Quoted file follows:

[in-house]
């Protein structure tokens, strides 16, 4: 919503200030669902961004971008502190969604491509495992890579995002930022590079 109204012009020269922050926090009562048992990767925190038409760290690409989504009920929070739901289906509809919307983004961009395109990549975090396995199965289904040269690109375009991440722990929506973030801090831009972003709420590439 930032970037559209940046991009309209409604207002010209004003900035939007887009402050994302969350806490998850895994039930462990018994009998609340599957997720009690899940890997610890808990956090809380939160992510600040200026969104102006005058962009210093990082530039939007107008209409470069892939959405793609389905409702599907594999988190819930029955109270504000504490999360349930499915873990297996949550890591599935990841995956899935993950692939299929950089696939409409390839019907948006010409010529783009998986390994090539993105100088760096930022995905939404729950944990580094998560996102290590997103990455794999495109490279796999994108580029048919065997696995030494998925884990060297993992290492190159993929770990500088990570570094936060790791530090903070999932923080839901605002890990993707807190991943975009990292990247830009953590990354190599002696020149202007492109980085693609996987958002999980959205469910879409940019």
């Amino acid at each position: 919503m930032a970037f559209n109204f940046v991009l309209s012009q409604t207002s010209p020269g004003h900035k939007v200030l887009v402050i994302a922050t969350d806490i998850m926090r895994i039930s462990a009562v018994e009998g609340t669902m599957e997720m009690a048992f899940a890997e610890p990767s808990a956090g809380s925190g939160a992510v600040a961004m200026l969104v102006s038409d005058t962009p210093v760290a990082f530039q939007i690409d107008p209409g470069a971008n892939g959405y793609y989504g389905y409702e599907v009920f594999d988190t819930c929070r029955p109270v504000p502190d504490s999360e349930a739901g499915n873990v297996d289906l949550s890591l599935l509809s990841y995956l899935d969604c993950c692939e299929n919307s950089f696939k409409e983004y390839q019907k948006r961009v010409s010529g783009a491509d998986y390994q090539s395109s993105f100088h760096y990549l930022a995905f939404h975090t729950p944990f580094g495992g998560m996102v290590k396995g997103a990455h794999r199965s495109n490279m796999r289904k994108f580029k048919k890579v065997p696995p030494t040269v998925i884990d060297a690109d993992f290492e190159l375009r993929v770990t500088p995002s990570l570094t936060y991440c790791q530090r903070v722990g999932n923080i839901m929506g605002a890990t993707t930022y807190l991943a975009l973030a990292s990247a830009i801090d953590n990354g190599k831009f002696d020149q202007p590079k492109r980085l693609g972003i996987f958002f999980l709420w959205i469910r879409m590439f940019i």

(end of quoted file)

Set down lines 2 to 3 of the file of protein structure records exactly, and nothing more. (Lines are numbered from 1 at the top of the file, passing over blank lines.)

């Protein structure tokens, strides 16, 4: 919503200030669902961004971008502190969604491509495992890579995002930022590079 109204012009020269922050926090009562048992990767925190038409760290690409989504009920929070739901289906509809919307983004961009395109990549975090396995199965289904040269690109375009991440722990929506973030801090831009972003709420590439 930032970037559209940046991009309209409604207002010209004003900035939007887009402050994302969350806490998850895994039930462990018994009998609340599957997720009690899940890997610890808990956090809380939160992510600040200026969104102006005058962009210093990082530039939007107008209409470069892939959405793609389905409702599907594999988190819930029955109270504000504490999360349930499915873990297996949550890591599935990841995956899935993950692939299929950089696939409409390839019907948006010409010529783009998986390994090539993105100088760096930022995905939404729950944990580094998560996102290590997103990455794999495109490279796999994108580029048919065997696995030494998925884990060297993992290492190159993929770990500088990570570094936060790791530090903070999932923080839901605002890990993707807190991943975009990292990247830009953590990354190599002696020149202007492109980085693609996987958002999980959205469910879409940019």
């Amino acid at each position: 919503m930032a970037f559209n109204f940046v991009l309209s012009q409604t207002s010209p020269g004003h900035k939007v200030l887009v402050i994302a922050t969350d806490i998850m926090r895994i039930s462990a009562v018994e009998g609340t669902m599957e997720m009690a048992f899940a890997e610890p990767s808990a956090g809380s925190g939160a992510v600040a961004m200026l969104v102006s038409d005058t962009p210093v760290a990082f530039q939007i690409d107008p209409g470069a971008n892939g959405y793609y989504g389905y409702e599907v009920f594999d988190t819930c929070r029955p109270v504000p502190d504490s999360e349930a739901g499915n873990v297996d289906l949550s890591l599935l509809s990841y995956l899935d969604c993950c692939e299929n919307s950089f696939k409409e983004y390839q019907k948006r961009v010409s010529g783009a491509d998986y390994q090539s395109s993105f100088h760096y990549l930022a995905f939404h975090t729950p944990f580094g495992g998560m996102v290590k396995g997103a990455h794999r199965s495109n490279m796999r289904k994108f580029k048919k890579v065997p696995p030494t040269v998925i884990d060297a690109d993992f290492e190159l375009r993929v770990t500088p995002s990570l570094t936060y991440c790791q530090r903070v722990g999932n923080i839901m929506g605002a890990t993707t930022y807190l991943a975009l973030a990292s990247a830009i801090d953590n990354g190599k831009f002696d020149q202007p590079k492109r980085l693609g972003i996987f958002f999980l709420w959205i469910r879409m590439f940019i």